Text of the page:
I am a sponge. Please dip me in your knowledge.

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    However, when hooking up DMM exactly the same way on - side, the two signals are in phase. What the #&^?
    It is not clear how you measured and what - side means. I suggest to post a drawing that shows how you connected the load and your meter.

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    Quote Originally Posted by Helmholtz View Post
    It is not clear how you measured and what - side means. I suggest to post a drawing that shows how you connected the load and your meter.
    Quote Originally Posted by Helmholtz View Post
    It is not clear how you measured and what - side means. I suggest to post a drawing that shows how you connected the load and your meter.
    - is the inverted side of bridged output. I have probes on pos and negative outputs. Trying to determine if my stove top heating elements are the same ohms under load per G1 (lemmy) suggestion.
    Attached diagram. As I understand it, I'm measuring RMS voltage across 8 ohm load, and dividing by current measured. (as seen in attached pic).
    Thanks for your replay,Helmholtz.
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    Attached diagram. As I understand it, I'm measuring RMS voltage across 8 ohm load, and dividing by current measured. (as seen in attached pic).
    Ok, clear so far and correct. I understand that + and - denominate the hot terminals of left and right outputs in bridged mode. There is only one voltage and one current. What caused the confusion?

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    Quote Originally Posted by Helmholtz View Post
    Ok, clear so far and correct. I understand that + and - denominate the hot terminals of left and right outputs in bridged mode. There is only one voltage and one current. What caused the confusion?
    I have a scope lead on either side of load to observe inverted, and in phase sinewaves. When I move the DMM to measure current on negative side of load, the signal that was inverted is now in phase. Why would it do that? The DMM can't invert signal, can it?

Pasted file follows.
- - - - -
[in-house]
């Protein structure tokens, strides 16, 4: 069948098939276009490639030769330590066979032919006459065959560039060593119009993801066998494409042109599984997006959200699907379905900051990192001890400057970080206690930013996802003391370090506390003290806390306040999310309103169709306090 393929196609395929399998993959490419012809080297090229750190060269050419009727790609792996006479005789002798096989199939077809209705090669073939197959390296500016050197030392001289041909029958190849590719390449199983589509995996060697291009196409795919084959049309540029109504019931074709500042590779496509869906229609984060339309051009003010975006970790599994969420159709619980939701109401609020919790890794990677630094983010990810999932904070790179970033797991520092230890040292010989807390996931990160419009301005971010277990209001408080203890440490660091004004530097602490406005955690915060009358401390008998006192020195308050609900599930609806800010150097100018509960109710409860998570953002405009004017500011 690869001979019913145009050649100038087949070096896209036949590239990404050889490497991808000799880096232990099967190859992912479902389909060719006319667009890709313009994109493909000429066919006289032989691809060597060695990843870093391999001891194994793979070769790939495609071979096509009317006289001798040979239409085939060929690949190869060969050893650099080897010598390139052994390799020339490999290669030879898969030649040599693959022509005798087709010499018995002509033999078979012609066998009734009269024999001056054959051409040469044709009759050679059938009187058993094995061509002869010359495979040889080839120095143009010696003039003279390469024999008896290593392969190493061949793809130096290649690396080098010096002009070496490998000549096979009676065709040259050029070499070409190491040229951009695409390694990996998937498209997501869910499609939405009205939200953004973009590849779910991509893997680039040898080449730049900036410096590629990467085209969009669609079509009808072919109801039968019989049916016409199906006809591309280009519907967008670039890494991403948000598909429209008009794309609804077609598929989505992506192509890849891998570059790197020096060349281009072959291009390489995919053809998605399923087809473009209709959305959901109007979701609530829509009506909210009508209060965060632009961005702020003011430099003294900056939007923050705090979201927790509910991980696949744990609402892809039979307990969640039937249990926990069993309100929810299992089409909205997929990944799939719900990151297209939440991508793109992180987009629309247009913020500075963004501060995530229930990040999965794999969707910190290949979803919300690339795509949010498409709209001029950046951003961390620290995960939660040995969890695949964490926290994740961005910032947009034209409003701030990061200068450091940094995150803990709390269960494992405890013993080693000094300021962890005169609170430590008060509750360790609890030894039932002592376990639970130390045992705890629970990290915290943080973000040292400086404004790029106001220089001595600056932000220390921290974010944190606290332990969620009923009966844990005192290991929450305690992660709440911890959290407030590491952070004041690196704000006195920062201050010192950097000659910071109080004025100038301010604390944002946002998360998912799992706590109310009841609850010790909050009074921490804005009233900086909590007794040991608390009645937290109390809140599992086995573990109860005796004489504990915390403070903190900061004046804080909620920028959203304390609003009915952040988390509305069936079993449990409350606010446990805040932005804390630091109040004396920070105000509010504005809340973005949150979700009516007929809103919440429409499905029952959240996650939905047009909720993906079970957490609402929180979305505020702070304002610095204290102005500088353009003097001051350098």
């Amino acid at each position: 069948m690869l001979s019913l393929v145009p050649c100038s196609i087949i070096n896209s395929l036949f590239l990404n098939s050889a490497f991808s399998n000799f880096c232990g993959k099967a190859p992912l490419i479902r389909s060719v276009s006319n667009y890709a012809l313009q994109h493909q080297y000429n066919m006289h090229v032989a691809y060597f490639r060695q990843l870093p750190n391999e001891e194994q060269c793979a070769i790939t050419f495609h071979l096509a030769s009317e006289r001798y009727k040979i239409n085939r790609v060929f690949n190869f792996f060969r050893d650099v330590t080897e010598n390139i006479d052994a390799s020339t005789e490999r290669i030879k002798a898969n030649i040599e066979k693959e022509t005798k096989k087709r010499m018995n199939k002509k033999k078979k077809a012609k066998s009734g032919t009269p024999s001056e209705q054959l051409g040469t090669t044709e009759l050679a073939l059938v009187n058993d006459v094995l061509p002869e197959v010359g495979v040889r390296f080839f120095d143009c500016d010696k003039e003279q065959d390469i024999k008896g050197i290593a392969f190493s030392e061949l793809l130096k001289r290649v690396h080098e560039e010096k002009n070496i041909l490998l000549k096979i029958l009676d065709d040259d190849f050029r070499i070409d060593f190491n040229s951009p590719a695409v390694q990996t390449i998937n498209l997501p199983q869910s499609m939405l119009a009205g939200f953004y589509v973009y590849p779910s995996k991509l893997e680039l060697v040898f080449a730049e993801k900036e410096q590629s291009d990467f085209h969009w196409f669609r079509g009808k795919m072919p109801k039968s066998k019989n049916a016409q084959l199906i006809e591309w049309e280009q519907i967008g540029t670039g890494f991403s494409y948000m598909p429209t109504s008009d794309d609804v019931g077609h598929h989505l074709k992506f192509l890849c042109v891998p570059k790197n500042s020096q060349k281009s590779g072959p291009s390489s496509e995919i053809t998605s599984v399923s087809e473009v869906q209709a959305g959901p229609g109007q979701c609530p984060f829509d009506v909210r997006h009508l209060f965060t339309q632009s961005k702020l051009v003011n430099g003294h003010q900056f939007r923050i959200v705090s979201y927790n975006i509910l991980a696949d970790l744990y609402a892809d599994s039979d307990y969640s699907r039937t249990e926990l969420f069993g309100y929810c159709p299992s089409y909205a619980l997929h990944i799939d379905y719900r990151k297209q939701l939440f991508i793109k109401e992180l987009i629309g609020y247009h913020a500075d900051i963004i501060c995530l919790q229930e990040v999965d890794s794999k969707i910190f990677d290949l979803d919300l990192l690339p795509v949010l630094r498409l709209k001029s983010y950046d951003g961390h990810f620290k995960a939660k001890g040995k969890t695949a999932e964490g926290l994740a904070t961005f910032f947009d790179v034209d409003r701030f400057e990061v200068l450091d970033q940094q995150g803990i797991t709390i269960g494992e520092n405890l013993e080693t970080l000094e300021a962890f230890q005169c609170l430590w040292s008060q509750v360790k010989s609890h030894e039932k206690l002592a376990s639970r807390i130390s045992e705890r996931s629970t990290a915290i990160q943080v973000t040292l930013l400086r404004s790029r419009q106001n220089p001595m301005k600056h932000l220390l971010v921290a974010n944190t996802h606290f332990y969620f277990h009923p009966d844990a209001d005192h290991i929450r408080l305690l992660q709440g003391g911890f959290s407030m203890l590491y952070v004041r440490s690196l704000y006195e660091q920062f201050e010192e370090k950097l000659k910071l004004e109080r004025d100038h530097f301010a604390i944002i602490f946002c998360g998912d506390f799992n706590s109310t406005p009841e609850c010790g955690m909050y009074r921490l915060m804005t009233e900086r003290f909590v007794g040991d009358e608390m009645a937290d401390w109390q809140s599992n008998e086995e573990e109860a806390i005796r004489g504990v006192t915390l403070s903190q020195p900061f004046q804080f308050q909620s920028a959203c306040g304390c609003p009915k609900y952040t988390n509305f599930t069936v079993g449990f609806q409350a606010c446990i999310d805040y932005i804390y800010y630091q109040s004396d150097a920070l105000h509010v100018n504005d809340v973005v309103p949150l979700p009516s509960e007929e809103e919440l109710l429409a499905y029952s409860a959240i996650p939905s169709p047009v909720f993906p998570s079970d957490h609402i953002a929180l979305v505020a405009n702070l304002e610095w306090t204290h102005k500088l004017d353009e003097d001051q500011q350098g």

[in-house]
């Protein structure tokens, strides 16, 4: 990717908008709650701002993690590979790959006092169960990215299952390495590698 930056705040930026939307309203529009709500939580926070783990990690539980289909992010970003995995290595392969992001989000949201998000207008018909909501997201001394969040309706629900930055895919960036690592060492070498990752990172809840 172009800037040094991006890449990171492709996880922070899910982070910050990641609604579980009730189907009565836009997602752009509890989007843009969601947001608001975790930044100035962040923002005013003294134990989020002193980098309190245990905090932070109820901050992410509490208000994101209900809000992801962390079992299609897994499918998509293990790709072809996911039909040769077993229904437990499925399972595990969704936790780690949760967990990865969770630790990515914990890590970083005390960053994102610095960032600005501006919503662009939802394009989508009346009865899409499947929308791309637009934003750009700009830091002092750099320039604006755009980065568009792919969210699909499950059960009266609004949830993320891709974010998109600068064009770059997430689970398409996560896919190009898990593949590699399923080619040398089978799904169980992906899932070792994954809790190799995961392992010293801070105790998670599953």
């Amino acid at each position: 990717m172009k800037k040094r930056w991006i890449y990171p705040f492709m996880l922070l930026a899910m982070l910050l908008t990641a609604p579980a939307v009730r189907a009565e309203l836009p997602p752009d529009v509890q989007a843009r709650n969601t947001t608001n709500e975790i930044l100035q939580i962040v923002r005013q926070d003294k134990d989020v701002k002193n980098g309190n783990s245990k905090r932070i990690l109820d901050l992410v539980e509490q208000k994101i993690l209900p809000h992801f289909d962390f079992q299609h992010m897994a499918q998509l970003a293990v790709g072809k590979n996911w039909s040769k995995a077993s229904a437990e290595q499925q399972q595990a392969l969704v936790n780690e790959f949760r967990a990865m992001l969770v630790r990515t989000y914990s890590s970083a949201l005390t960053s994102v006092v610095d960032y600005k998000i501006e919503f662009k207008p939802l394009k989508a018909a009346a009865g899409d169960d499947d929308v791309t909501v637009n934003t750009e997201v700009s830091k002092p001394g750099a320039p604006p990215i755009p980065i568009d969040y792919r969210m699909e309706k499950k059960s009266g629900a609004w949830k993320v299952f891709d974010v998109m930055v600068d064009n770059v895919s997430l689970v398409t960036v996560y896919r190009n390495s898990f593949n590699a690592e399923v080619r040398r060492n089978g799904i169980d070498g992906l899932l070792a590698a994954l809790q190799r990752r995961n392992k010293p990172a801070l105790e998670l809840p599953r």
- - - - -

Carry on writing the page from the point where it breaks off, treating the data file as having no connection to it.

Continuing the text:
Hope this is clear.

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    Quote Originally Posted by Stan Keith View Post
    I have a scope lead on either side of load to observe inverted, and in phase sinewaves. When I move the DMM to measure current on negative side of load, the signal that was inverted is now in phase. Why would it do that? The DMM can't invert signal, can it?
    Hope this is clear.
    Sorry not clear. Current on both sides of the load resistor must be the same. Please show how you connected the scope. I assume you use two scope probes connected directly to right and left outputs?

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    I think in this setup with the 5-Amp Variac, it's core is saturating, since your amp at full power is pulling too much current thru it. What did you measure unloaded in Bridge Mode?

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    Quote Originally Posted by Stan Keith View Post
    I have a scope lead on either side of load to observe inverted, and in phase sinewaves. When I move the DMM to measure current on negative side of load, the signal that was inverted is now in phase. Why would it do that? The DMM can't invert signal, can it?
    Hope this is clear.